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FES Cycling A New Approach to Tailored Exercise for MS Multiple Sclerosis can restrict exercise participation and lead to a reduction in fitness. Along with this restriction goes a higher risk of health complications and i"ness in the longer term. It's understandable that many people with Multiple Sclerosis steer clear of regular exercise because they're afraid it might increase their fatigue or because they feel they simply aren't up to it. You may have heard the mottos "stretch till it hurts" or "feel the burn," but those approaches are counterproductive for people with Multiple Sclerosis. If you overdo it you can end up straining an already compromised muscular system, increasing pain and causing your body and mind to become overstressed, overworked, and overtired. But with a properly managed regime, always taking into account a person's individual limitations, exercise is a good thing both physically and mentally. We know that exercise helps increase mobility, build up muscle strength and strengthens the heart. Importantly regular exercise has been shown to release “happy chemicals” in the brain, known as endorphins, so can help combat depression or emotional problems brought on by living with Multiple Sclerosis. We are looking to apply a new exercise approach to the challenge of enhancing fitness in Multiple Sclerosis. This approach relies on combining FES (Functional Electrical Stimulation) with a motorised exercise cycle. We have a great deal of experience applying this FES Cycling technology in Spinal Cord Injury and new work ongoing in Germany with Multiple Sclerosis has encouraged us to apply the knowledge and skills we have developed in this direction too.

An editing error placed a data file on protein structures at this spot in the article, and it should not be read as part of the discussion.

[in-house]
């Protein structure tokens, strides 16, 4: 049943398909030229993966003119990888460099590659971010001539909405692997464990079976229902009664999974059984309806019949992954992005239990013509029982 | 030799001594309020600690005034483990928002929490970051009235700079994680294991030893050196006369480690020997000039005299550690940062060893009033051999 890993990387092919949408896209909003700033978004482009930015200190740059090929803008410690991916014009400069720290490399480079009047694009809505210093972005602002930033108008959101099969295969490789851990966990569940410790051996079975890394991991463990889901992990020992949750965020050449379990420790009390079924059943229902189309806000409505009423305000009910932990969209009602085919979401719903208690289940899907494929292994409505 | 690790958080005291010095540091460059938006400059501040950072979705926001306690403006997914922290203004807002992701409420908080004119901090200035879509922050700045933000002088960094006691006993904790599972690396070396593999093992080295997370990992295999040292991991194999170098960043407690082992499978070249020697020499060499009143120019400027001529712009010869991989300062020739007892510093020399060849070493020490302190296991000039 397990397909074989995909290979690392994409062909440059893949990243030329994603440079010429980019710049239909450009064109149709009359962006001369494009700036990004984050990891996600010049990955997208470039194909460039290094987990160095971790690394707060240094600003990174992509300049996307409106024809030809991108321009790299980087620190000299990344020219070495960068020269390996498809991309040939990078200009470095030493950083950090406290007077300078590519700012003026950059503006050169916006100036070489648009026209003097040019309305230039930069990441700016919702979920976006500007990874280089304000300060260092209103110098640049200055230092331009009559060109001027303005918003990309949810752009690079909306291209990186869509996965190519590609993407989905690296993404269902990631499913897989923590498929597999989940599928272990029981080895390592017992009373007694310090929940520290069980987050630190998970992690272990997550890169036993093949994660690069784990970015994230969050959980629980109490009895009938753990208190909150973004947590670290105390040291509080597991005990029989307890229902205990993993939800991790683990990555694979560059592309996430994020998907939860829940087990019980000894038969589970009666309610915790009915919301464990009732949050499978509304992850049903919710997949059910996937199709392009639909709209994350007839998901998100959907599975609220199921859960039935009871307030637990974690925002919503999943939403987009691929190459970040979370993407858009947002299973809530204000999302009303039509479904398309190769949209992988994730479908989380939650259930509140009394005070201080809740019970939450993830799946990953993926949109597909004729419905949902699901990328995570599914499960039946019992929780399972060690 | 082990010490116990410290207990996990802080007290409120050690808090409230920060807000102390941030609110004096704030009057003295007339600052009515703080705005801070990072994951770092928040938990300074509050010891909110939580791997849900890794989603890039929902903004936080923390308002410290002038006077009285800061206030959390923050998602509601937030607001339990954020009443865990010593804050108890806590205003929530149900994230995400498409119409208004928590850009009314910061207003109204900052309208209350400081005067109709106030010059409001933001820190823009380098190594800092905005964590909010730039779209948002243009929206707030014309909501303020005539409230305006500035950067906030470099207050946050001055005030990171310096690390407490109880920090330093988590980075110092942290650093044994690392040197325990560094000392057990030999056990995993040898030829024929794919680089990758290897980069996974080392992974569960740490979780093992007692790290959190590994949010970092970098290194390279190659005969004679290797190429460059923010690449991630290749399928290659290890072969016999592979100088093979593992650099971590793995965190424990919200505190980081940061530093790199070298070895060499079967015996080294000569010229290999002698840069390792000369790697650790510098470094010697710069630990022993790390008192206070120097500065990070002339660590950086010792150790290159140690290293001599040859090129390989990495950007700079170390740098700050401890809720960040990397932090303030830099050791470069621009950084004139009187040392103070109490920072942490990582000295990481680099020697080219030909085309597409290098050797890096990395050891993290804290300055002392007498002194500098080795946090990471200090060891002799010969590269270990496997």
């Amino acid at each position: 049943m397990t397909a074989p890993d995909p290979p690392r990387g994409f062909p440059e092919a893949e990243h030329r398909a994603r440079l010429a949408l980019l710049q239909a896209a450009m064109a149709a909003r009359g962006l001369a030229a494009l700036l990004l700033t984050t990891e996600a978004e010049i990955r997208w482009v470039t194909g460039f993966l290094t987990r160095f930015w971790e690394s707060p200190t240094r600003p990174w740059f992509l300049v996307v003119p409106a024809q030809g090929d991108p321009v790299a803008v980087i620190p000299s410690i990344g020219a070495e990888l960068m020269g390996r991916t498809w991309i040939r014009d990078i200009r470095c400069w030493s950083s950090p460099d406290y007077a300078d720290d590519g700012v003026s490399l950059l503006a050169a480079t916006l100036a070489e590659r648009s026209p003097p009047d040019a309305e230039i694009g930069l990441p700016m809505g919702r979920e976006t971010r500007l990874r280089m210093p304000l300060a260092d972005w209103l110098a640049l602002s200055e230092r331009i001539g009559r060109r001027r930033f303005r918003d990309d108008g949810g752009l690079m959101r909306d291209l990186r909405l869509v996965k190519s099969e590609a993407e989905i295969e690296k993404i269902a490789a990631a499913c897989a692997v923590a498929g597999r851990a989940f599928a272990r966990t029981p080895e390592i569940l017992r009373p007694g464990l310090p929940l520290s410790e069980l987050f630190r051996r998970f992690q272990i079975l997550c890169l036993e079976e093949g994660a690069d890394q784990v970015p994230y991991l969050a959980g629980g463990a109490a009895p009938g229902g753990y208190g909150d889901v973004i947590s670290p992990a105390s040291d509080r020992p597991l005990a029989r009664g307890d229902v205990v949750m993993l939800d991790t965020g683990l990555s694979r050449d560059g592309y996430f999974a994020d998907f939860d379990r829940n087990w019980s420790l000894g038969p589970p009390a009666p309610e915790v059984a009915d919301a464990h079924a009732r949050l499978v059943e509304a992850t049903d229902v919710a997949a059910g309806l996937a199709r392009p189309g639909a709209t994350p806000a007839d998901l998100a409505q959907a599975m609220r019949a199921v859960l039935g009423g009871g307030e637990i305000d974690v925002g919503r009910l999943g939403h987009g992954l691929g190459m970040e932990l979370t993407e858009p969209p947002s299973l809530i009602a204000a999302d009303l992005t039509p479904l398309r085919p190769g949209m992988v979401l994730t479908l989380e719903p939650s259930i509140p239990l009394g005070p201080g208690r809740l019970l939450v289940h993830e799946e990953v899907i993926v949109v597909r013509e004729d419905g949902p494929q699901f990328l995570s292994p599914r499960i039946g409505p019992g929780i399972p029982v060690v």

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A new way.. Exercise aided by Functional Electrical Stimulation The latest multi-center trials based on FES Cycling programmes with Spinal Cord Injury show important improvements in cardiopulmonary (heart and lung) fitness, bone density (resistance to fractures), circulatory function and muscle bulk and strength can be expected through regular exercise. In clinical terms there are some aspects of FES Cycling that will transfer directly to Multiple Sclerosis from what we have already learned with Spinal Cord Injury. As you already know, it is difficult to perform controlled research trials with Multiple Sclerosis but there is an emerging clinical consensus in Germany that supports the value of FES Cycling. The Process In Germany the process is as follows: • A client with Multiple Sclerosis is tested to determine their individual exercise performance limits. • Clients train under supervision for up to 2 hours per session, depending on their individual performance capability. • This session is repeated every 2 weeks to see if there is a confirmed medical benefit. • After a few weeks training with confirmed positive benefits clients may continue at home or at a Centre without direct supervision In Munich, this test training is free of charge and participants who apply via their health insurance are able to purchase equipment for home use. Outcomes In Munich they recommend FES Cycling for clients who have leg weakness and/or spasticity. These individuals are showing positive effects however researchers have not found an explanation for this. It seems to work but the reasons are not scientifically confirmed. Many of the clients report a benefit in reducing spasticity and researchers are suggesting that this is because of a change in nerve structures. However there is no evidence or suggestion that FES can make nerves grow again. This is potentially an important finding as it is known that a spasticity is highly prevalent and